Beacon Lesson Plan Library

Triarchic Analysis

Marshall Thomas
Broward County Schools

Description

Students read a piece of literature and analyze it from three different perspectives which will enable the students to best utilize their strengths.

Objectives

The student writes fluently for a variety of occasions, audiences, and purposes, making appropriate choices regarding style, tone, level of detail, and organization.

The student examines a literary selection from several critical perspectives.

Materials

-Chalkboard
-Markers
-Overhead
-Example (see associated file)
-Copy for each student of -The Tyger- by William Blake
-Pieces of literature for each student--your choice or their choices

Preparations

1. Duplicate copies of triarchic model with definition, explanation, and samples of usage. (See associated file)
2. Students should have read the chosen piece(s) of literature.
3. The teacher and the students should be familiar with Bloom's.

Procedures

Day 1
Introduce the assignment by explaining the triarchic model:
Triarchic Model is a model that allows students to use their analytical, practical, and creative skills. Analytical thinking means to judge, evaluate, compare and contrast, and critique. Practical thinking means to implement, use, apply and put into practice what they have learned; Creative thinking means to invent, discover, imagine, and suppose.
1. Explain and give at least one example of each. This can be done by taking a literature assignment and breaking it into the three parts. It works very well with any poetry. (See the Example in the associated file. It might help students to actually have a copy in their hands as you go over this. An additional method of sharing the information would be to make a transparency for an overhead from the example and use it.)

2. Explain and discuss each part individually.

3. Tell students that they are going to take their pieces of literature and apply the Triarchic Method. Put this infomation on the board and discuss thoroughly with students: Analytical phase--applying the Bloom's Taxonomy questioning and answering technique; Practical phase-take selection and see if and how it can relate to a modern situation; Creative phase-use writing and creative skills to write a modern version of what they have read. In this phase student creativity is not limited to writing only;e.g., drawings, videos, recordings, etc.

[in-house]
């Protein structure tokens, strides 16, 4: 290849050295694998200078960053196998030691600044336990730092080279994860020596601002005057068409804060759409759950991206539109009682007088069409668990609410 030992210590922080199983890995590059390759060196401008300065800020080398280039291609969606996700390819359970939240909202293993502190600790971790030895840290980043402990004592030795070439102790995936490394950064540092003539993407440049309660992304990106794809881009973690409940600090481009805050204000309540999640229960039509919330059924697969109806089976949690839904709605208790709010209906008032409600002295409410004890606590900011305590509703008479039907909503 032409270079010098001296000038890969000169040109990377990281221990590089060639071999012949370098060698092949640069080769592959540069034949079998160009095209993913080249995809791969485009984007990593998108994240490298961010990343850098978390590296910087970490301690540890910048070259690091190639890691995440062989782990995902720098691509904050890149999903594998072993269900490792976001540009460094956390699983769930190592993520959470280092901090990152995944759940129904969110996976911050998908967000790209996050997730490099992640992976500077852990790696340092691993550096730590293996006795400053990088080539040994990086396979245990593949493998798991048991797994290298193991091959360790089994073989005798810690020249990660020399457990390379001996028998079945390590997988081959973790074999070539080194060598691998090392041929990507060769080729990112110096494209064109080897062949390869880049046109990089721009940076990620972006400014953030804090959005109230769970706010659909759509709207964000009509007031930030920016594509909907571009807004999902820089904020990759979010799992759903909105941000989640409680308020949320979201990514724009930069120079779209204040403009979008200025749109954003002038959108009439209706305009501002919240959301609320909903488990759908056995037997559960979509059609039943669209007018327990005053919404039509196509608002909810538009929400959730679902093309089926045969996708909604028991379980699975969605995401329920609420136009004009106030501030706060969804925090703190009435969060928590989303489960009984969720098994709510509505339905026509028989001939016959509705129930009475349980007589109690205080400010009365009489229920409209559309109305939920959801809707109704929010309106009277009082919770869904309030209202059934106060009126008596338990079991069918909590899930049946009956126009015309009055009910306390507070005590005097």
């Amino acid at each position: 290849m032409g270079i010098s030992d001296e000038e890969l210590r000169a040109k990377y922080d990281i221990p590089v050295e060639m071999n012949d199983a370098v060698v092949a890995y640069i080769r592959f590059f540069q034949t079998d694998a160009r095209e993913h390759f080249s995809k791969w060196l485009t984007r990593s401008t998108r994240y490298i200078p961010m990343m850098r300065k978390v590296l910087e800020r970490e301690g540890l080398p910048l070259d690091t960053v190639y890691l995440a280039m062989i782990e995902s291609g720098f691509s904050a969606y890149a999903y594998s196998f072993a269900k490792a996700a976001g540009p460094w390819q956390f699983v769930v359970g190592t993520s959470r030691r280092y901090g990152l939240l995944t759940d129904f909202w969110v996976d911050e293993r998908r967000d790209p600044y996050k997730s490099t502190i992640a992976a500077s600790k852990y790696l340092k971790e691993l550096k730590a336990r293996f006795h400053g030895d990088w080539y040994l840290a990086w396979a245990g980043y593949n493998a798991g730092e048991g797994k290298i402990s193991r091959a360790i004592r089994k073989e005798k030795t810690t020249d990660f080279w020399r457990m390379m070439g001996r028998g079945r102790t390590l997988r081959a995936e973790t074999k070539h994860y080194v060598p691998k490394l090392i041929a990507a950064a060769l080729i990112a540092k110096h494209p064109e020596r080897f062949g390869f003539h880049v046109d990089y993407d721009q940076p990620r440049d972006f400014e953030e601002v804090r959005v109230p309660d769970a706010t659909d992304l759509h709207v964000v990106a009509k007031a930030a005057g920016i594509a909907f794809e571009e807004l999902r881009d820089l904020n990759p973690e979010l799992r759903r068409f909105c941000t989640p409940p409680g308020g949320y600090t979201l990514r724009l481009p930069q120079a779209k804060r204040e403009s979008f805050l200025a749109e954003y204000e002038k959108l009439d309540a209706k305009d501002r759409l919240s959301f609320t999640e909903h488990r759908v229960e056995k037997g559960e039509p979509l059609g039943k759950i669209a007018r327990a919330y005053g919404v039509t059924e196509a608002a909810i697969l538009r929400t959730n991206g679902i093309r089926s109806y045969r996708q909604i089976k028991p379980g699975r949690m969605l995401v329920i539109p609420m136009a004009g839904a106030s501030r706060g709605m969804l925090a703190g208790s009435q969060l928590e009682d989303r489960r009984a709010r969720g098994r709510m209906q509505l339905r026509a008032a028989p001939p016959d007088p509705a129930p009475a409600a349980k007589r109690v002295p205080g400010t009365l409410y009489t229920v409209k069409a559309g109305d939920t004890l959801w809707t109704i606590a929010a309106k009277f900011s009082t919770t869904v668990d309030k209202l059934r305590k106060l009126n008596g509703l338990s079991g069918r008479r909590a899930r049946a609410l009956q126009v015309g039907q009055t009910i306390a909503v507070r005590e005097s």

Day 2-assign students their selections or have students to choose their selections as long as they don't choose the same one. Students will work on and complete the analytical phase of the assignment. Circulate throughout the period and also provide feedback during the circulation phase.

Day 3-students will work on and complete the practical phase of the assignment. Teacher does the same as on day 2.

Day 4-students will work on and complete the creative phase of the assignment. Teacher does the same as on day 2.

Days 5 & 6 -students will present which should last no more than 7 minutes. Presentation should include a brief summary of their literature Remind students that their presentations will be more interesting if they are speaking loudly and clearly.

Assessments

Student presentations will include the following:
analyze a selection of literature by using the Bloom's Taxonomy questioning and answering technique using the Triarchic method described in the instructions.
A suggested checklist might be:
Overall summary- Appropriate or Inappropriate
Questions and answers at analytical level-Appropriate or Inappropriate
Questions/Answers/Statements at the Practical level-Appropriate or Inappropriate
Creativity- Appropriate or Inappropriate
Student's Overall Understanding of this method-Appropriate or Inappropriate

Students who do not do well will need additional feedback and practice. This is a formative assessment since this requires much practice with students.

Attached Files

File Attachment.     File Extension: pdf

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